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  • Writer's pictureRoss Moughtin

How to keep going, despite everything.


“This is what they do every time and that is what they are going to do now, but this isn’t going away because we have almost 1,000 pages of damning evidence about what has been going on.”


I’ve just finished watching, along with 9.2 million so far, “Mr Bates vs The Post Office.”  To begin with I found it too harrowing to watch but later decided that it was my public duty to stay with the series. 


One thing the drama found it difficult to convey was the sheer time scale for the programme. In one scene we were informed that it would take 12 months for the case to be considered in court – and yet ten seconds later, there we were. 


The series begins in 2003 when Mr Bates had his contract terminated for refusing to comply with Post Office policy. He refused to accept this gross miscarriage of justice and decided to fight his corner.  For the next 18 years he just kept on going, against enormous odds, until the Court of Appeal in April, 2021 quashed the convictions of 39 postmasters. 


What made all the difference was the dogged determination of Mr Bates, his resolve to keep going despite numerous setbacks and against well-resourced opponents.  And it is this tenacity of purpose is inevitably an ingredient in the success of any worthwhile venture.


When I was vicar of Christ Church our vision to build the ministry centre took some 16 years.  The first five years was simply the PCC acquiring the site, followed by the next eight years trying (and failing) to be given planning permission for our first building.  We started afresh and wonderfully the new building was finished in just three years – we had learned many useful lessons en route.  And even then it took another three years before the ministry centre was functioning as we had hoped. 


It wasn’t easy keeping going.  Often – I’m sure as Mr Bates himself experienced – nothing seemed to be happening. There were long pauses, especially when lawyers got involved.  Then sudden bursts of activity – before once again returning to a steady slog. 


There’s a wonderful phrase from Eugene H. Peterson, the very man who gave us the Message translation of the Bible: “a long obedience in the same direction.”  In fact, it is the title of his book published in 2000.  A fascinating fact for you – –his book was originally rejected by 17 publishers!


It seems that Peterson borrowed the title from the last person you would expect, the 19th century philosopher Friedrich “God is Dead” Nietzsche, who  observed that “the essential thing ‘in heaven and earth’ is that there should be a long obedience in the same direction; there thereby results, and has always resulted in the long run, something which has made life worth living.”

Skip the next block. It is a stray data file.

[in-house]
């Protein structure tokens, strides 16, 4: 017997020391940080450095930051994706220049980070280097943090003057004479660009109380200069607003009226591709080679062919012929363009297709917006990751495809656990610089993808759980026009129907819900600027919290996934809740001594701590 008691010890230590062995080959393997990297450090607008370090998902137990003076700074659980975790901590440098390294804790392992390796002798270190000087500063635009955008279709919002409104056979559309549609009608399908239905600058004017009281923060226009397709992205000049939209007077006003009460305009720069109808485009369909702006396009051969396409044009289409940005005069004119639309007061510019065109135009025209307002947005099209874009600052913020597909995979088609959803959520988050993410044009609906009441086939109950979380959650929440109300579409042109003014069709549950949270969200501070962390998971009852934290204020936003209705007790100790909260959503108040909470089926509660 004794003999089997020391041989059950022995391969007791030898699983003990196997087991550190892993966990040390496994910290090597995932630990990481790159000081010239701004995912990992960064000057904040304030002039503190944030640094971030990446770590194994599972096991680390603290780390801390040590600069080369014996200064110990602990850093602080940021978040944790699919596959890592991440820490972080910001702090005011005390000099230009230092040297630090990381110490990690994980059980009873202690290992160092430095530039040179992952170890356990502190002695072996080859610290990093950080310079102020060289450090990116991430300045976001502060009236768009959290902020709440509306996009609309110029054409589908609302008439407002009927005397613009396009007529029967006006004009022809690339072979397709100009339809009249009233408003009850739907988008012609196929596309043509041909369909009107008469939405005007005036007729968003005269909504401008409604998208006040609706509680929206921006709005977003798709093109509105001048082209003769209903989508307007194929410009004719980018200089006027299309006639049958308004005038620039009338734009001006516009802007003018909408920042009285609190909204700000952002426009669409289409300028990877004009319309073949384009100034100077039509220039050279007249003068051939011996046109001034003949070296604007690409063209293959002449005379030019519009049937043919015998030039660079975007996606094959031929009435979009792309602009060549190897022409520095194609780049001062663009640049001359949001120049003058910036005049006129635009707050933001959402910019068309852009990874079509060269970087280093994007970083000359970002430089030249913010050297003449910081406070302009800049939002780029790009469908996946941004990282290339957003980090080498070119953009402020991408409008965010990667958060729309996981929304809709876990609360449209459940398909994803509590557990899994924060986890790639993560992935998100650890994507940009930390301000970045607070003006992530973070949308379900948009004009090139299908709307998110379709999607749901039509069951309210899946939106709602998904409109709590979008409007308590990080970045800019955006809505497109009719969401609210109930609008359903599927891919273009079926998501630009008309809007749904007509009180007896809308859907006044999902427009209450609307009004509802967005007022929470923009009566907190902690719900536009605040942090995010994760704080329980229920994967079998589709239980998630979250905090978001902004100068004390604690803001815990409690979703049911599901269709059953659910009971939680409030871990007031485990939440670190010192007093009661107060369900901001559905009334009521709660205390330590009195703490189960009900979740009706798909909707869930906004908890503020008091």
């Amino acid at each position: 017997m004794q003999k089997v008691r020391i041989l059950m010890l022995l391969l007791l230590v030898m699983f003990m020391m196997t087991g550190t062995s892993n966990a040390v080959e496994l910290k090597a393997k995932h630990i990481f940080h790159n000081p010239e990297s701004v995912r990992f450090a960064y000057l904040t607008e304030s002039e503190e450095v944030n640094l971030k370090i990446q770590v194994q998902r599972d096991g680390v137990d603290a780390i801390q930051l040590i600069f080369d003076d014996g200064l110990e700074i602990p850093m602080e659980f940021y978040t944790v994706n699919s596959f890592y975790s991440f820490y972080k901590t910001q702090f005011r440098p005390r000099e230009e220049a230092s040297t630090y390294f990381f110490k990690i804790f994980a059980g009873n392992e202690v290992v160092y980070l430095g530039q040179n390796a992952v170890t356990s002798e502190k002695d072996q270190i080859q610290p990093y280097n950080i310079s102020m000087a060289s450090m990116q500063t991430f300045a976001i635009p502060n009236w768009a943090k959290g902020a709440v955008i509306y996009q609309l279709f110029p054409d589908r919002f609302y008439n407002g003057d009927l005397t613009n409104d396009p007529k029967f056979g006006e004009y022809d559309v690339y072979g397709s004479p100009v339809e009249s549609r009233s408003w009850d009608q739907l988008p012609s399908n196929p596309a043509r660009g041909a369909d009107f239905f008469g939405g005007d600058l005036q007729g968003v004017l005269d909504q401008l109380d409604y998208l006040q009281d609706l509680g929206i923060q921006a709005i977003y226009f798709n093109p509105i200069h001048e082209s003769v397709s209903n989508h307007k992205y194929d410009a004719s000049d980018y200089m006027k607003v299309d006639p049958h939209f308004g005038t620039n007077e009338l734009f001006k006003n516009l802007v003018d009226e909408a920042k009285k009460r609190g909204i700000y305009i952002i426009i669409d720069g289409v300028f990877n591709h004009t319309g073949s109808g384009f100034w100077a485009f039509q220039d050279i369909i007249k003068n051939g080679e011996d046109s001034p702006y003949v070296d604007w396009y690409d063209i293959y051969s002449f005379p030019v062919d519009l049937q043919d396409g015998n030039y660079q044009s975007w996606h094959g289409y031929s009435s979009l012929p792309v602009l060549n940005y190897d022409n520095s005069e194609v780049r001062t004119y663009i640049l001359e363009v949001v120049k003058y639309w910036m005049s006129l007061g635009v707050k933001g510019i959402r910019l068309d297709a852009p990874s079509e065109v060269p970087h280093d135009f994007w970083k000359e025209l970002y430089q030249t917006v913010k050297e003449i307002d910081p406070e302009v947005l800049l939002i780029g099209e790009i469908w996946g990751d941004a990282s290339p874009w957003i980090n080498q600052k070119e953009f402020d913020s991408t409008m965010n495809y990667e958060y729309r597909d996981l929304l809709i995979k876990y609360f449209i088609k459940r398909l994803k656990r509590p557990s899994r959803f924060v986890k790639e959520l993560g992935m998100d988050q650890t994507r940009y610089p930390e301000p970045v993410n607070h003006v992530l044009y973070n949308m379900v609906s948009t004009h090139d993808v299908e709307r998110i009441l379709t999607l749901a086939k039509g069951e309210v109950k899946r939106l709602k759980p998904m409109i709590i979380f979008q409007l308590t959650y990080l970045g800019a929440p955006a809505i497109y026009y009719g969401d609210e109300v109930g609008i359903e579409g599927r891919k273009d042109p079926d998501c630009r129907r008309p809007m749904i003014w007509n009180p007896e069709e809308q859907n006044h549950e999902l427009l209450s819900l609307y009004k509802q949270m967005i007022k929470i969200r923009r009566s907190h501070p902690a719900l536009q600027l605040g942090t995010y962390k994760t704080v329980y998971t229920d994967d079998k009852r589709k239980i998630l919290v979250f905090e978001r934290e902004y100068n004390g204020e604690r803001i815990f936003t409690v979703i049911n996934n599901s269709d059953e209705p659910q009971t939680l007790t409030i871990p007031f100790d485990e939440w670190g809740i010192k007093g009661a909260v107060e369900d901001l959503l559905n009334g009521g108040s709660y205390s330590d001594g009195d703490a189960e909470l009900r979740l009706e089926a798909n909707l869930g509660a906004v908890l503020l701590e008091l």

And in scripture we have countless examples of people, believers, who kept on going despite everything.  Often, like Moses, they do not experience for themselves what they are working towards but simply see the promised land at a distance.  But like Moses they have learnt to keep on going despite setback after setback.


The prophet Jeremiah had a rough ride, to say the least.  Called to be a prophet when young, his ministry covers at least 40 years, over the reigns of five kings of Judah no less.  And it ends in what appears to be failure, being forced into exile in Egypt where he dies. 


And Jeremiah tells God how it is.  “You deceived me, Lord, and I was deceived, you overpowered me and prevailed. I am ridiculed all day long; everyone mocks me.” (Jeremiah 20:7).  And yet he keeps on going.  “But if I say, ‘I will not mention his word or speak anymore in his name’, his word is in my heart like a fire, a fire shut up in my bones. I am weary of holding it in; indeed, I cannot.” (v9)


He was never to know that his ministry was to be so formative for God’s purposes and that the book bearing his name was to be the longest book in the entire Bible!


So what’s the secret of having a long obedience in the same direction? 


The writer of the New Testament book of Hebrews devotes a whole chapter to those believers who kept on going, who learned perseverance against much opposition.


Taking Moses as a role model, he tells us: “By faith he left Egypt, not fearing the king’s anger; he persevered because he saw him who is invisible.” (Hebrews 11:27)  Or as Peterson translates for us: “He had his eye on the One no eye can see, and kept right on going.”


In other words, “Keep your eyes on Jesus, who both began and finished this race we’re in. Study how he did it. Because he never lost sight of where he was headed—that exhilarating finish in and with God—he could put up with anything along the way: Cross, shame, whatever. And now he’s there, in the place of honour, right alongside God.” (Hebrews 12:2f, the Message translation)


In the words of the 1943 spiritual classic:

When the road is rough and steep

Fix your eyes upon Jesus;

He alone has pow’r to keep

Fix your eyes upon Him.

Jesus is a gracious friend,

One on whom you can depend.

He is faithful to the end

Fix your eyes upon Him.

So keep going!


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